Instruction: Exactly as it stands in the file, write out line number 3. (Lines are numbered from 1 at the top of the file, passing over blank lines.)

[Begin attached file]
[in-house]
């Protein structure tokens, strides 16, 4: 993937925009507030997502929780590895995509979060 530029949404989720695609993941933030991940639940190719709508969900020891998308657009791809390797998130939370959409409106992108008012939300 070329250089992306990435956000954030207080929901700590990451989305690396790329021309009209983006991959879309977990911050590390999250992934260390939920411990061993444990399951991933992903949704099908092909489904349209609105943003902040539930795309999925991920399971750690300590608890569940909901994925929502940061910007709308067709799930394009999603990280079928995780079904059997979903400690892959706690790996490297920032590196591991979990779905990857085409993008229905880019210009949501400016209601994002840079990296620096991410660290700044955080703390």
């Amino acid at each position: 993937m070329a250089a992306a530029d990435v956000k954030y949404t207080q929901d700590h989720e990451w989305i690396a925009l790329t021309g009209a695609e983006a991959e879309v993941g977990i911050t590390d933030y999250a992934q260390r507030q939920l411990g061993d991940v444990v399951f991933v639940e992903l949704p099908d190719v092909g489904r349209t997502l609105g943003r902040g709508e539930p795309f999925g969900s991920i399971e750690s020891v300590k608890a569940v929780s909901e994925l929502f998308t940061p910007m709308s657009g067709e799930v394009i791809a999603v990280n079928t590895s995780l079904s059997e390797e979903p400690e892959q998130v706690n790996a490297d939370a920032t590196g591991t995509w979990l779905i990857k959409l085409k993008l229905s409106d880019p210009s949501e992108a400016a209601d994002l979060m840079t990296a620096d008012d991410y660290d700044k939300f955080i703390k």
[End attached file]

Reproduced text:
């Amino acid at each position: 993937m070329a250089a992306a530029d990435v956000k954030y949404t207080q929901d700590h989720e990451w989305i690396a925009l790329t021309g009209a695609e983006a991959e879309v993941g977990i911050t590390d933030y999250a992934q260390r507030q939920l411990g061993d991940v444990v399951f991933v639940e992903l949704p099908d190719v092909g489904r349209t997502l609105g943003r902040g709508e539930p795309f999925g969900s991920i399971e750690s020891v300590k608890a569940v929780s909901e994925l929502f998308t940061p910007m709308s657009g067709e799930v394009i791809a999603v990280n079928t590895s995780l079904s059997e390797e979903p400690e892959q998130v706690n790996a490297d939370a920032t590196g591991t995509w979990l779905i990857k959409l085409k993008l229905s409106d880019p210009s949501e992108a400016a209601d994002l979060m840079t990296a620096d008012d991410y660290d700044k939300f955080i703390k």